1950 Douglas C-54D disappearance
42-72469, four years before it disappeared
|Date||26 January 1950|
|Site||Yukon, Canada; in vicinity of Snag|
|Aircraft type||Douglas C-54 Skymaster|
|Operator||United States Air Force|
|Flight origin||Elmendorf Air Force Base (EDF) (EDF/PAED), Anchorage, Alaska, USA|
|Destination||Great Falls Air Force Base (GFA) (GFA/KGFA), Montana, USA|
On 26 January 1950, the Douglas C-54 Skymaster serial number 42-72469 disappeared en route from Alaska to Montana, with 44 people aboard. The aircraft made its last radio contact two hours into its eight-hour flight. Despite one of the largest rescue efforts carried out by the US military, no trace of the aircraft has ever been found. It is considered one of the largest groups of American military personnel to ever go missing.
The aircraft was part of the First Strategic Support Squadron, Strategic Air Command. out of Biggs AFB, Texas. In addition to its eight-man crew, it was carrying 36 passengers, including two civilians: a woman and her infant son. An earlier attempt to depart had been made, but due to trouble with one of its four engines, it was delayed several hours. The flight was from Anchorage, Alaska to Great Falls, Montana; two hours after its eventual departure it reported it was on-course and had just passed over Snag, Yukon – but there were no further messages.
An hour after it failed to arrive in Montana, "Operation Mike", named for aircraft commander First Lt. Kyle L. McMichael, was launched, a search and rescue program combining as many as 85 American and Canadian planes, in addition to 7,000 personnel, searching 350,000 square miles of the Pacific Northwest. The search was aided by the fact soldiers and equipment had already been ferried north for the upcoming Exercise Sweetbriar, a joint Canada-US war games scenario. Continuance of the operation confounded searchers, giving many false positive reports of smoke signals, garbled communications and sightings of "survivors".
On 30 January, a C-47, Air Force serial number 45-1015 from the 57th Fighter Wing, that had been participating in the search, stalled and crashed in the McClintoc mountains near Whitehorse. Its crew members were injured, but there were no fatalities. The pilot walked 13 km to the Alaska Highway and flagged down a truck to call in support for his 5–8 crewmates.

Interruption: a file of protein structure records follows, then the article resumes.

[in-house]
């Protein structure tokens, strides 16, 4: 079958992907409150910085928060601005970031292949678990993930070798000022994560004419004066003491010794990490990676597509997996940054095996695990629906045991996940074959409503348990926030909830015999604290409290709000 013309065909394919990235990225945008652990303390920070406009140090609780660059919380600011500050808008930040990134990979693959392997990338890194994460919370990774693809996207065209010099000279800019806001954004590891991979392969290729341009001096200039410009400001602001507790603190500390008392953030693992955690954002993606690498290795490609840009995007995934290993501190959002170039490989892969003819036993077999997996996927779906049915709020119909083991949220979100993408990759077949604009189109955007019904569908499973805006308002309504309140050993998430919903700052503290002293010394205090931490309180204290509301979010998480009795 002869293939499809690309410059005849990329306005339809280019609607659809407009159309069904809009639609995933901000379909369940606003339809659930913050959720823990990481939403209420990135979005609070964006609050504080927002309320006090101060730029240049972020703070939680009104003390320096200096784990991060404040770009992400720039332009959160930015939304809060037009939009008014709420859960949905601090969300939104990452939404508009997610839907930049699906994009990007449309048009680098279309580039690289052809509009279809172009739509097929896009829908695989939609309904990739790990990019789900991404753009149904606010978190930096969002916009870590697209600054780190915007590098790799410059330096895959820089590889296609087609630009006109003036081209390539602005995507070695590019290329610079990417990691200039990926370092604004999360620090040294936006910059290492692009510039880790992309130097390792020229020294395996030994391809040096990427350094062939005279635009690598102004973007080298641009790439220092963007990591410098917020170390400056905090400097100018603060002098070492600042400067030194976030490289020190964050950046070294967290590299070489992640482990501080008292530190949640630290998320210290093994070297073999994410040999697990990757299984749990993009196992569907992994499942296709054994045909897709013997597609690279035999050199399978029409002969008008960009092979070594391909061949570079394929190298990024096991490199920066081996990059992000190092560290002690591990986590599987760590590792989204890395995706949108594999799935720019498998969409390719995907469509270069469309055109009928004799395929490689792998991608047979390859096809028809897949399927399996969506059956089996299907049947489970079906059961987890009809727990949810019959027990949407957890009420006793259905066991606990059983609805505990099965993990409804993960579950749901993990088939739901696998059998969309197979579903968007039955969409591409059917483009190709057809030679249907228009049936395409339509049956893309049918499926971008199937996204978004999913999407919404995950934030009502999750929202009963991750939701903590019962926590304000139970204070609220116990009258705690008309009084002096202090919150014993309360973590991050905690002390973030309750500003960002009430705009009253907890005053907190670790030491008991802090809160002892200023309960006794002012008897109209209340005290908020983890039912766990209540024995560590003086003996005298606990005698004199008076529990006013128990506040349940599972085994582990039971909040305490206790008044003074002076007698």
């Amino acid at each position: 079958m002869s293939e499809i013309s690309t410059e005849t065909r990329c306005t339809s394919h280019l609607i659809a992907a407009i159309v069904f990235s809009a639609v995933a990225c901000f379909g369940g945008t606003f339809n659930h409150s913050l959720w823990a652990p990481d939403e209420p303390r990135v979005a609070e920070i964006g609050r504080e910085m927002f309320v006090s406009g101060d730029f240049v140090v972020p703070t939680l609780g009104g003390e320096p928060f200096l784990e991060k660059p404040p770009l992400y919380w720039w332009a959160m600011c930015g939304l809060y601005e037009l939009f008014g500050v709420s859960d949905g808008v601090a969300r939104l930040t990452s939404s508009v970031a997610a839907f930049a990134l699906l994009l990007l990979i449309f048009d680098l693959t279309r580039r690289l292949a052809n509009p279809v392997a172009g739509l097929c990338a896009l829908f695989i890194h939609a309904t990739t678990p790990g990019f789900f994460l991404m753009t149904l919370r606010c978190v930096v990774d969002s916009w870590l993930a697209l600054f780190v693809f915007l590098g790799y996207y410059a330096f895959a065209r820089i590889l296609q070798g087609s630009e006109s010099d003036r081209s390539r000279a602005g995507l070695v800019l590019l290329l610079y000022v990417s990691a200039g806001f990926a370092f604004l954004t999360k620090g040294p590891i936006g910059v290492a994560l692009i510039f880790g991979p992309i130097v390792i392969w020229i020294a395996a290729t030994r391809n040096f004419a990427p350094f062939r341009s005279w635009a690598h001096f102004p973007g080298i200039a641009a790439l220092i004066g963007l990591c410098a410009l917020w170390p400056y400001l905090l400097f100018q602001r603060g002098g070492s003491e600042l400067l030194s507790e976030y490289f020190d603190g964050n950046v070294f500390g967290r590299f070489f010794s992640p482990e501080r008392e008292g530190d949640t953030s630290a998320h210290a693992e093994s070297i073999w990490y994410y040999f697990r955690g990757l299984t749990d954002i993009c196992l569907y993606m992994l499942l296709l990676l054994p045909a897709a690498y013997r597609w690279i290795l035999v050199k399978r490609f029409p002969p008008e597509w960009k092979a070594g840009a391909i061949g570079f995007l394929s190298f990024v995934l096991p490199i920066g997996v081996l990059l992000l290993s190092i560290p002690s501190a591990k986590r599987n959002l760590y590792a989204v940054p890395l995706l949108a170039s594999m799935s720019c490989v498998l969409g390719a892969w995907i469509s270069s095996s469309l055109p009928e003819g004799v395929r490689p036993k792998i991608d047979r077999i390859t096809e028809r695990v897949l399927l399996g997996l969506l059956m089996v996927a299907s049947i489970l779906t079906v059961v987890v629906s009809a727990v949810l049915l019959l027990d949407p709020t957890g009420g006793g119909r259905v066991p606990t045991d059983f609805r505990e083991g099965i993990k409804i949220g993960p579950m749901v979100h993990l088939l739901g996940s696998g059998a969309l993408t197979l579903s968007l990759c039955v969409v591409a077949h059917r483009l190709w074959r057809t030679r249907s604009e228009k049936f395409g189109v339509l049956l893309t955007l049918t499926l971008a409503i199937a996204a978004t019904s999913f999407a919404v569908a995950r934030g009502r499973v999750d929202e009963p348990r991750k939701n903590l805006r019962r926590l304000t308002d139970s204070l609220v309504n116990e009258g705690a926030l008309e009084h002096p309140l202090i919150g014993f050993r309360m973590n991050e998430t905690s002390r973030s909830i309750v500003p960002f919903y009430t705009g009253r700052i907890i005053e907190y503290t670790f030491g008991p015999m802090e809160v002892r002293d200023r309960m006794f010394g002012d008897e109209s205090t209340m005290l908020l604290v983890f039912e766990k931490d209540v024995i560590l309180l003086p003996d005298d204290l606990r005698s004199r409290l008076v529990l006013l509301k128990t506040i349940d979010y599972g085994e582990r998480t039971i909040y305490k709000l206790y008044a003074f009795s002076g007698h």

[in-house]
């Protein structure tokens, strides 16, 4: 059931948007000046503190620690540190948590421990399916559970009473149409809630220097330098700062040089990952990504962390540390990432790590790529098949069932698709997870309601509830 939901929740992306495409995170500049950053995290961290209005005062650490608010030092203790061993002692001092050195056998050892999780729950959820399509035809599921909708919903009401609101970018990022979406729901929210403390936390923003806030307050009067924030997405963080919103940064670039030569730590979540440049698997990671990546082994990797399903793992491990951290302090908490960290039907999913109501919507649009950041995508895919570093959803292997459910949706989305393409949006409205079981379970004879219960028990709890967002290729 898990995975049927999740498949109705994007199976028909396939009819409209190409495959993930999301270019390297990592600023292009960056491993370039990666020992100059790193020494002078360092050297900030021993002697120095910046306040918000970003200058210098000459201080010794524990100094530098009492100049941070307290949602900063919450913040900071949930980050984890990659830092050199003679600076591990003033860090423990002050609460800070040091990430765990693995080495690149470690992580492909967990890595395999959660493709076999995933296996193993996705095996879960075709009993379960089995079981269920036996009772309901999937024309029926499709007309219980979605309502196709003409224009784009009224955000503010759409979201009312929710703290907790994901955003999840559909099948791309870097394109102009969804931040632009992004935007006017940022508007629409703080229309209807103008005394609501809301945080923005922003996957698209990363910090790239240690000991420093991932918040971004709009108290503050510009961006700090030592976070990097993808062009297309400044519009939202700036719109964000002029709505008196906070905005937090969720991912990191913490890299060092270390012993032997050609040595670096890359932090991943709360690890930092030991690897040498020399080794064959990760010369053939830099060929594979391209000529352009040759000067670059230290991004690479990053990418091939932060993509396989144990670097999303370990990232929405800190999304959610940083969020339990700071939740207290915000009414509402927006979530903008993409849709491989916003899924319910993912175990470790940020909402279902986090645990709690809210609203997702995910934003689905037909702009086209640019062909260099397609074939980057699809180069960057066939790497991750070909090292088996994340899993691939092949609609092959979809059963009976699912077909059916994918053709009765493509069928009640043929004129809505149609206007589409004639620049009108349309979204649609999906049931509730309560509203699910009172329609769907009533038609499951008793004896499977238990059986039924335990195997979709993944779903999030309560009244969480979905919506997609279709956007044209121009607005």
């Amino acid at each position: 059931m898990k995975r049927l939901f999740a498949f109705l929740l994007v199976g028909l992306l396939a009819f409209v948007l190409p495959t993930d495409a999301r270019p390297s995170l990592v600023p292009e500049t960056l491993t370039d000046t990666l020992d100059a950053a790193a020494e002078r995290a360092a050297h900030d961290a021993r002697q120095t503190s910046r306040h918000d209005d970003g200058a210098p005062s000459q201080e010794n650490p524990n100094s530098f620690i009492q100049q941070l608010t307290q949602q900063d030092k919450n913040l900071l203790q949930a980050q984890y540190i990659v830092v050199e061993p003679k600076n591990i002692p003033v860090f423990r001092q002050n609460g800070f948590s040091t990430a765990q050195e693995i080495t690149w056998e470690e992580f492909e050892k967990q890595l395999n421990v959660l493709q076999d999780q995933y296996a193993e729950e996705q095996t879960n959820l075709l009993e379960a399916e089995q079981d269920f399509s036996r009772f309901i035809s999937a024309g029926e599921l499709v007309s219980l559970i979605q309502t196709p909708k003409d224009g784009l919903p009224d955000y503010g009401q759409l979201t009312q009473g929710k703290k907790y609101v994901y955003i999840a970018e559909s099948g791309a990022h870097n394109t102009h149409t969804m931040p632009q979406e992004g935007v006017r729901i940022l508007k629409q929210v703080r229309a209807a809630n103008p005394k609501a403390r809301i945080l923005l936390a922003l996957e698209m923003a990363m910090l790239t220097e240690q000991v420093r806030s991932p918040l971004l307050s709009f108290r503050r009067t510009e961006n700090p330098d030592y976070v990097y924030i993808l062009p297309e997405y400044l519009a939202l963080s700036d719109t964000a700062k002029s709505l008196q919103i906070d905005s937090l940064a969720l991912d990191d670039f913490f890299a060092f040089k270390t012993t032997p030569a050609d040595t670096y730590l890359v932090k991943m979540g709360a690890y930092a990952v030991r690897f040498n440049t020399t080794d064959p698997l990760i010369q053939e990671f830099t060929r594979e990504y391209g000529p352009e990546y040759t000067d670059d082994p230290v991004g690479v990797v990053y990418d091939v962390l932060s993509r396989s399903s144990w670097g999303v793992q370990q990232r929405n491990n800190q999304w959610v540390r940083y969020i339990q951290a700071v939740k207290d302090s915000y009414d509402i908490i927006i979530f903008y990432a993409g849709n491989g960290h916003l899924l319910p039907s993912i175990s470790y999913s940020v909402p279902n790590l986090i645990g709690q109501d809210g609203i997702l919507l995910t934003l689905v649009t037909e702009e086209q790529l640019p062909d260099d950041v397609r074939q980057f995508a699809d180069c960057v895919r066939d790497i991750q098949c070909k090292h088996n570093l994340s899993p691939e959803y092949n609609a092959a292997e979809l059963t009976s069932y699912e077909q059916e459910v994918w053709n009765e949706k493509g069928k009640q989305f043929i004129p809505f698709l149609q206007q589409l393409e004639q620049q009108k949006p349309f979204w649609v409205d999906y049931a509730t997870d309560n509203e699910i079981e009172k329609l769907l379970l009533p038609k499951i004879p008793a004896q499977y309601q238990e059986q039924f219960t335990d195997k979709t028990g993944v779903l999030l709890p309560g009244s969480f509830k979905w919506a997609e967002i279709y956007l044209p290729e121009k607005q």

On 2 February it was reported that two planes and two radio stations in the Yukon area had heard unintelligible radio signals but attempts to "fix" the position were fruitless. Likewise, an isolated settler had reported seeing a large plane over his cabin at Beaver Lake in interior of British Columbia located 500 miles south of the Yukon boundary-250 miles north of Vancouver and 200 miles west of the Alaska Highway air route.
On 7 February, a C-47D, 45-1037, from Eielson Air Force Base employed on the search by the 5010th Wing, crashed on a mountain slope south of Aisihik Lake. There were ten crew on board, but there were no fatalities. On 16 February, a Royal Canadian Air Force C-47, KJ-936, crashed near Snag. Again, its four crew members sustained only light injuries. Later its wreckage would be temporarily mistaken for the missing C-54.
The operation was indefinitely suspended on 14 February, as the search planes were needed to investigate the crash of a B-36 that had been carrying, and had dropped, a Fat Man type nuclear weapon, though the core of the weapon in this case was lead.
In 2012, the descendants of the missing servicemen started a petition to the Federal government, through the We the People petition system, seeking to resurrect the search for their families' remains.
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